Bob Wickman replaced Pettitte in the top of the eighth and worked around a Buhner single. Charlton saw Leyritz reach on an error in the bottom of the inning, but gave up nothing else. Alex Diaz led off the top of the ninth with a pinch single and was bunted to second, but John Wetteland supplanted Wickman and left him there. Charlton worked a 1-2-3 bottom of the inning, sending the game to extras at 4-4.

Wetteland worked around a Buhner double in the top of the tenth; Sierra reached on an error in the bottom of the inning, but was erased on a double play ball from Mattingly. Wetteland kept the bases free of Mariners in the eleventh, and Jeff Nelson replaced Charlton and returned the favor in the home half of the inning.

(As a side note, it's remarkable how much bullpen usage has changed even in the last 20 years. Charlton was Seattle's closer, and he was brought in for the seventh inning and used for four innings, even after giving up a game-tying homer in his first inning of work. Wetteland, New York's closer, was called on in the eighth inning of a tie game and stayed on the mound deep into extras. Even in the playoffs, neither of those things would ever happen today.)

In the top of the twelfth, Wetteland retired the first two Seattle hitters, then allowed a tiebreaking homer to Griffey; after Edgar Martinez singled, Wetteland was pulled and the inning ended with the next hitter. Nelson walked Boggs with one out in the twelfth, and was pulled for Tim Belcher; Boggs was simultaneously replaced by pinch runner Jorge Posada. Williams walked as well, but O'Neill flied out, putting Seattle one out from taking the game. Up next was Sierra, who doubled Posada home to tie the game; Williams came around trying to score the winning run, but was thrown out at the plate, ending the inning.

The Mariners put nobody on base in the top of the thirteenth; Mattingly led off the bottom of the inning with a single and was bunted to second, but advanced no further. Seattle went down on three straight strikeouts in the fourteenth, and New York threatened again when Russ Davis led off with a single, but Williams hit into a double play, defusing the rally before it could begin. In the fifteenth, Edgar Martinez and Griffey both singled, but Doug Strange and Tino Martinez were retired to leave them on. Belcher then walked Pat Kelly and gave up a walkoff two-run homer to Leyritz in the bottom of the inning.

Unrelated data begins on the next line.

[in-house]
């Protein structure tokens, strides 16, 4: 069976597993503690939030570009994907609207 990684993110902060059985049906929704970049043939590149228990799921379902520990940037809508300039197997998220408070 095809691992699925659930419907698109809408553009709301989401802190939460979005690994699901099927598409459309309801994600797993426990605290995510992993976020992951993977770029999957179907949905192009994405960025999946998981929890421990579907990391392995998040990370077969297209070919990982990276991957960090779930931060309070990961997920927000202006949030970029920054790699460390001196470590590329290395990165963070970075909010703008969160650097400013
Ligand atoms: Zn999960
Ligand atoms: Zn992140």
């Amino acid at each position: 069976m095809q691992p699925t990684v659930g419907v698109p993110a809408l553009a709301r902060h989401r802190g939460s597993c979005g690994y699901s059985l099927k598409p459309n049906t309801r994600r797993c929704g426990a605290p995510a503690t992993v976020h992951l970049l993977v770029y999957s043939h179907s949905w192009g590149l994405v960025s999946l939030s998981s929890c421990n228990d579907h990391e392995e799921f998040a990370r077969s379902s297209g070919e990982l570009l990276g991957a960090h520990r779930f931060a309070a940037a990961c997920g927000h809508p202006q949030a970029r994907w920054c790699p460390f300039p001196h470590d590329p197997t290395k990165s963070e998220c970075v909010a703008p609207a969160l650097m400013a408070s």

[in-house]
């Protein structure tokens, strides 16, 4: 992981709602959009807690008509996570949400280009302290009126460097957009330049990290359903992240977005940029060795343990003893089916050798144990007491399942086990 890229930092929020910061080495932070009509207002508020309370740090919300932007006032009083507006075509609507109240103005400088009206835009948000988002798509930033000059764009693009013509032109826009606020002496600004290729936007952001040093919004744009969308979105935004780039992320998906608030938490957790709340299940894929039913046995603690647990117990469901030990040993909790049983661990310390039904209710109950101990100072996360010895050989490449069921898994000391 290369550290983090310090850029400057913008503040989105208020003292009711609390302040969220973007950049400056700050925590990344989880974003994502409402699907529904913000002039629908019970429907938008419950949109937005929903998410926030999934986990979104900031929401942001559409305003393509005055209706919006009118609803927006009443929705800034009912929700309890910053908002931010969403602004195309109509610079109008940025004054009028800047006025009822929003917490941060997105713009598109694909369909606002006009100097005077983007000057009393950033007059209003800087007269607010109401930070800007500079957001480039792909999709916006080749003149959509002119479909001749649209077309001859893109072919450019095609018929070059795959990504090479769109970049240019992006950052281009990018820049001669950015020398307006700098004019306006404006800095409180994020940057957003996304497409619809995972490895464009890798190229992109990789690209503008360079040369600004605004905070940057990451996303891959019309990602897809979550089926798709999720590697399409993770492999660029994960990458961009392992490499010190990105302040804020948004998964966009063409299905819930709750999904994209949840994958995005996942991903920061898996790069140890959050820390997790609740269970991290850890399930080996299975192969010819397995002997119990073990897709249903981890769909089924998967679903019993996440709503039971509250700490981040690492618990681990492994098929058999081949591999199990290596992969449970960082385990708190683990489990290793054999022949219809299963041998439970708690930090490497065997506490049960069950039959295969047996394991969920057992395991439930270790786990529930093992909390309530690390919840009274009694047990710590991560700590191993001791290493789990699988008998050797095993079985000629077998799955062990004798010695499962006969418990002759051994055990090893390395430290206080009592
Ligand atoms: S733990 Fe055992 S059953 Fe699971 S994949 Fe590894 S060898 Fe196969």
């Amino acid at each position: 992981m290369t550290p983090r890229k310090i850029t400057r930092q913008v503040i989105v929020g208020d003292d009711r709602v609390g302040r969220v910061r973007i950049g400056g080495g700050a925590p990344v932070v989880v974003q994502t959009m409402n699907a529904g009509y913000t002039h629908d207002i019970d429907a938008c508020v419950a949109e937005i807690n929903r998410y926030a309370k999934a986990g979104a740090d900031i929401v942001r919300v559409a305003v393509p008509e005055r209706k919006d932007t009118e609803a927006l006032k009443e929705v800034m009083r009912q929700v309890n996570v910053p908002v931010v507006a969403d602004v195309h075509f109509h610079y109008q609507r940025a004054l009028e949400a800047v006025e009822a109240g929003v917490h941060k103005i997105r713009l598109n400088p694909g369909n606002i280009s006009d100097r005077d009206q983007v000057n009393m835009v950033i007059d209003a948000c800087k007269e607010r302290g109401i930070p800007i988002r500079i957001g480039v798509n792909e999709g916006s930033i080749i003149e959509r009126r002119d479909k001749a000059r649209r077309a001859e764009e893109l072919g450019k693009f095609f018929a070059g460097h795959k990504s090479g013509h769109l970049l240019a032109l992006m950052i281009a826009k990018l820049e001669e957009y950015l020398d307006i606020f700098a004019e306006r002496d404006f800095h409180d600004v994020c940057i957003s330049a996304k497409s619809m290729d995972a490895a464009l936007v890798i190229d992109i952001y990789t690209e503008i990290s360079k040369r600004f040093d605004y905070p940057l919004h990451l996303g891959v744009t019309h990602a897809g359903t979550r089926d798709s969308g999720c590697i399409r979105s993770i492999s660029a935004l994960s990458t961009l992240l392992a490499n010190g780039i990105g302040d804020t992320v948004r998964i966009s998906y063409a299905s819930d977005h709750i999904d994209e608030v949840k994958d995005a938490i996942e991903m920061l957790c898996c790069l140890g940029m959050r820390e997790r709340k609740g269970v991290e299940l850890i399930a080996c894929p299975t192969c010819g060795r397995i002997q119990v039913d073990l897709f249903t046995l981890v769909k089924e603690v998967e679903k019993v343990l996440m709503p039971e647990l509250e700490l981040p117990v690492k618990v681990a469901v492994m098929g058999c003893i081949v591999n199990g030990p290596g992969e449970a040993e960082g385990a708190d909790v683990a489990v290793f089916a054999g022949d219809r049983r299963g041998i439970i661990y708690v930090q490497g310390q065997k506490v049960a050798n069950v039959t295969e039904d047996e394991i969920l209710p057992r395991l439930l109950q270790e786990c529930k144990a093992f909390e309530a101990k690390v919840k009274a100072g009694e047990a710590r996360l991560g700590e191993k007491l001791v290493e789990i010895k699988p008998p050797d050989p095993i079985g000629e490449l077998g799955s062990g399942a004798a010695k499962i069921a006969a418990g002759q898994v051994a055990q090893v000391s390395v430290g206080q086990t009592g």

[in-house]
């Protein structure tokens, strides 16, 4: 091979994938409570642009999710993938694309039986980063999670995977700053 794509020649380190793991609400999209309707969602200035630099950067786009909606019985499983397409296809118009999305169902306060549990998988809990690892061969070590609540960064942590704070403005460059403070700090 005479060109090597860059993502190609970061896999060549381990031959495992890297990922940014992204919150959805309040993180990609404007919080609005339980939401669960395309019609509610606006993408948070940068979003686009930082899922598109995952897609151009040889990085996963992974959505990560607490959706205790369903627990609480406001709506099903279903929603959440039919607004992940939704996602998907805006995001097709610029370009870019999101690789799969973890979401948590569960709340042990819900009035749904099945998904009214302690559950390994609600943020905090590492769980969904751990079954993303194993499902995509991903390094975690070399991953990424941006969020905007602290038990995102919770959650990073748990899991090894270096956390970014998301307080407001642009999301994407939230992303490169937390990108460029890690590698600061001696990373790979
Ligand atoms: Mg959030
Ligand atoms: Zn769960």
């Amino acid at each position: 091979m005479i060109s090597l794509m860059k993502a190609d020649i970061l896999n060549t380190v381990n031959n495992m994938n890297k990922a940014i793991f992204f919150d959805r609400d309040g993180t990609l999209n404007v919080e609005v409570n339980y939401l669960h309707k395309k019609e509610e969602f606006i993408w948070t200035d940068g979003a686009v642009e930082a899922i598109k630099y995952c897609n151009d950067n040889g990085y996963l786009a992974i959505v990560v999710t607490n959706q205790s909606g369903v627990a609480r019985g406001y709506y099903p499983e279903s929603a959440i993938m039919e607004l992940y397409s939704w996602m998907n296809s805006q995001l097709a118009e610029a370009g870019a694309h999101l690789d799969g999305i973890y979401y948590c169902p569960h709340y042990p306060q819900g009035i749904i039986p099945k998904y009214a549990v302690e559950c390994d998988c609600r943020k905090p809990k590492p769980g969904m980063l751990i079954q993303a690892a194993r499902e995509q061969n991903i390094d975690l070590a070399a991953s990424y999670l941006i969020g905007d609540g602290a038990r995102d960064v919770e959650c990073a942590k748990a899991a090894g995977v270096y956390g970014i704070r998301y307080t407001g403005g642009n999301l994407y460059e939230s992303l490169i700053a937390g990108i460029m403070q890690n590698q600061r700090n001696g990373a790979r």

Let's start with the obvious: this is a marvelous baseball game. The scoring margin was within a run for every play until the walkoff homer, and there was a mid-game sequence of five half-innings in which the score went from 1-0 to 1-1 to 2-1 to 3-2 to 4-3 to 4-4. After that, the game stayed there until the twelfth, when both teams scored a run, and the Yankees had the winning run thrown out at the plate in the bottom of the twelfth before finally taking the game three innings later. There are things that make the game more exciting than WPL can properly adjust for - most notably, the game-tying double with the winning run thrown out at the plate, which WPL treats as one discrete event rather than a rapid-fire series of massive changes. Despite that deficiency, this is still the highest-rated postseason game ever played by WPL.

With that said, it's still fair to wonder why I picked this game for the Yankees. Recall the other factors that I've sometimes used to override the system's choices. For instance, there's the importance of the game - the Yankees have played 21 World Series that have lasted 6 games or more; Game 2 of an LDS would have to grow significantly to qualify for even small potatoes status for this franchise. Or the team going on to win the title - they lost the LDS in '95, but they have won the World Series in 27 other years, so they're not short of choices in that regard either. Indeed, the Yankees have seven games in the postseason WPL top 100 that come from years in which they went on to win the title, including two of the top 15.

So, why this game (outside of the cachet of being #1)? Well, remember in the intro, how I mentioned that it was Andy Pettitte's postseason debut? He wasn't alone. Jorge Posada also made the first postseason appearance of his Yankee career in this game (as a PINCH RUNNER; Posada would pinch run only two more times in his 17 big league seasons, once in 1996 and the other time in 2011, his final year). This game may not have led directly to a title, but it was planting a few seeds of future championships.